Pretreatment Processes of dyeing

 Dyeing Pretreatment :

Pretreatment processes of dyeing consist of cleaning operations to rid the fabric of all soil and additives that have accumulated during the weaving or knitting process. These processes are usually the first treatments a fabric undergoes after leaving the loom or knitting machine, and are required before any dyeing, printing, or finishing can be accomplished. In the strict definition of finishing, pretreatment processes do not quality as textile finishes because they are performed prior to dyeing or printing

Grey goods contain warp starches or other sizing (to add stiffness and strength to warp yarns during weaving), as well as oils, waxes, and other lubricants, plus floor dirt or other soils picked up during processing. Complete removal of all these impurities is necessary before any dyeing; printing, or finishing can be done. The processes for cleaning are varied depending on the fiber, the impurities present, and the fabric construction. In cotton, cotton-blend, silk, and manufactured-fiber fabrics, the processes are generally known as the boil-off. In woolens and worsteds, it is called a scour or scouring. Boil-off or scouring is similar to ordinary laundering. Fabrics are treated with soaps or detergents, rinsed, and then dried. If warp starches are present, the fabric is treated with an additional process known as desizing. Enzyme solutions are used to dissolve the starch.

Woolen and worsted fabrics may undergo an additional pretreatment process known as carbonizing. This process removes leaf particles and bits of grass and other cellulosic impurities that become embedded in the wool white sheep are grazing. The treatment consists of steeping the wool fabric in sulfuric acid, which destroys the cellulose but leaves the wool unharmed.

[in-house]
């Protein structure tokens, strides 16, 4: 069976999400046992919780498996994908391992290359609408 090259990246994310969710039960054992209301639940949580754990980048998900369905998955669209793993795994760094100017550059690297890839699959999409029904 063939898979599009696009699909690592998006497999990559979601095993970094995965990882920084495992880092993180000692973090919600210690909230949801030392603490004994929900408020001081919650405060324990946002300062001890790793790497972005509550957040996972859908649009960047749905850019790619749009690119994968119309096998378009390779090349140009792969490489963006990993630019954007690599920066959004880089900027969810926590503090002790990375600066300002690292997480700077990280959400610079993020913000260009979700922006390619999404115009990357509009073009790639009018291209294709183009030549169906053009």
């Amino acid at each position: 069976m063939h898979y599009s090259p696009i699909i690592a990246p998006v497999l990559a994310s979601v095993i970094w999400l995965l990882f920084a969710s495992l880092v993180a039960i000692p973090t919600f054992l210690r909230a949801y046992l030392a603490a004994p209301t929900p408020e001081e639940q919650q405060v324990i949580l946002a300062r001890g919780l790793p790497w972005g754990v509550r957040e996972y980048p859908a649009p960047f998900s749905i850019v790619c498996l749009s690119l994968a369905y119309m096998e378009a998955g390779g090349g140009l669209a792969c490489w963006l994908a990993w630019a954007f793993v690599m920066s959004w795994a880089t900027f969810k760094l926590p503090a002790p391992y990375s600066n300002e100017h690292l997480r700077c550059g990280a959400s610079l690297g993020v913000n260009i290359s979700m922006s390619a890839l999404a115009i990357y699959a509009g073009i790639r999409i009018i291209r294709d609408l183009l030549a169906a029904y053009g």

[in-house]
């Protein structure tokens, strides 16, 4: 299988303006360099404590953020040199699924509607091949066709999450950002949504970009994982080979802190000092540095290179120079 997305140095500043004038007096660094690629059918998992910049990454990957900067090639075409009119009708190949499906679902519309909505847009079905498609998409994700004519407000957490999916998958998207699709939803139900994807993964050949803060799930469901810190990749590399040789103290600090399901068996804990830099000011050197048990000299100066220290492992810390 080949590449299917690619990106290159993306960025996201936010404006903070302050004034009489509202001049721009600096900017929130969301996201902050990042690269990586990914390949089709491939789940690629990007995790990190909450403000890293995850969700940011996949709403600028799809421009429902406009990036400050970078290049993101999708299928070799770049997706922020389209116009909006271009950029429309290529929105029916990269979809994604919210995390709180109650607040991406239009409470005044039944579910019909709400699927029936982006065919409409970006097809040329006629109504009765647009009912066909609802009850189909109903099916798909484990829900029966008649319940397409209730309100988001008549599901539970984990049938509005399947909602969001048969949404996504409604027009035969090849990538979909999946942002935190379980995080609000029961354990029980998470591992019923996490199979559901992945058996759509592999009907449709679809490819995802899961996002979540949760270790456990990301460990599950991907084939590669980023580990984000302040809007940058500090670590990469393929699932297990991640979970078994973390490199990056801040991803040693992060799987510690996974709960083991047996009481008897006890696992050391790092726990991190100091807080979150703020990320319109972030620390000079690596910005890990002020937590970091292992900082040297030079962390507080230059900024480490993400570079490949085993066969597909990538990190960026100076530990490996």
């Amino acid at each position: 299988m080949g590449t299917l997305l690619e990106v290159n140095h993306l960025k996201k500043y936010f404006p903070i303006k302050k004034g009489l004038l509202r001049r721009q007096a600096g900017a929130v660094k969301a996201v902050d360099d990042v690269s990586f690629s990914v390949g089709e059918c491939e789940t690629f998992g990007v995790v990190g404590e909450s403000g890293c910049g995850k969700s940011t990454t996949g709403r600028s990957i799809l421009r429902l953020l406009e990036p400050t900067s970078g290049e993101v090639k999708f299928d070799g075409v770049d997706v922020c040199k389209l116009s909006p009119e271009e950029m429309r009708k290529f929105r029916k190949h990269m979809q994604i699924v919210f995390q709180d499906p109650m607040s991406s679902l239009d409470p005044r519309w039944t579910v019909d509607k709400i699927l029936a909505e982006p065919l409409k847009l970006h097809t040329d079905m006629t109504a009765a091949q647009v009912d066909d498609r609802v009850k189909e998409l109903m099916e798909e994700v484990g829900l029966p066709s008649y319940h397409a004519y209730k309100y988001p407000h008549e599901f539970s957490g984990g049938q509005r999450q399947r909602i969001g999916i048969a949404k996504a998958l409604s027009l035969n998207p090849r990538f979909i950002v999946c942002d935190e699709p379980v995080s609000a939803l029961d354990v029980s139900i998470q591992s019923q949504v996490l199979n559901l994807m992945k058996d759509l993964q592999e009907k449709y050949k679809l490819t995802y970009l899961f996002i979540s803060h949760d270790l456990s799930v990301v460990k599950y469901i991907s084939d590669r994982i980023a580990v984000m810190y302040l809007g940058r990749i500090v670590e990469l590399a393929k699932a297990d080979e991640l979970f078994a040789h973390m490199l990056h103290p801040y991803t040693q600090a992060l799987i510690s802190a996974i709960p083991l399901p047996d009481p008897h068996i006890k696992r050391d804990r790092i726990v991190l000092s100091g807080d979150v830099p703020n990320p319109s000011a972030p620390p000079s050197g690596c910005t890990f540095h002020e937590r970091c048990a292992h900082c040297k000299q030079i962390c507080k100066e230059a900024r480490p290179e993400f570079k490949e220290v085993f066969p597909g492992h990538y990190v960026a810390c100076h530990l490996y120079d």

Another dyeing pretreatment process is an operation called singeing, which involves burning off projecting fibers or filament splinters from the surface of a fabric. Improper singeing or elimination of this operation results in unclear print patterns, mottled fabric surface, or premature pilling of fabrics. . Singeing is accomplished by passing gray goods rapidly over gas flames, usually two burners to a side, at a speed of 100 to 250 yards per minute. Improper singeing or elimination of this operation results in unclear print patterns, mottled fabric surface, or premature pilling of fabrics.

Dyeing pretreatment processes may also include bleaching. Fabrics to be dyed in light to medium shades, as well as most prints, are first bleached. Bleaches are required to obtain pure whites because natural fibers are rarely pure white in their natural state; they are usually slightly yellowish or grayish. Bleaches are chemical agents that react with the color compounds in the fiber and render them colorless. Our eyes see the fabric as pure white.

The effectiveness of optical brighteners after dyeing is dependent on an ultraviolet source of light. Natural sunlight is such a source. Fluorescent lighting is also, but to a small degree. Ultraviolet lamps (also called black-light lamps) are another source. Incandescent lighting (regular household bulbs) contains no ultraviolet, so optical brighteners have no effect on fabrics used under this lighting.

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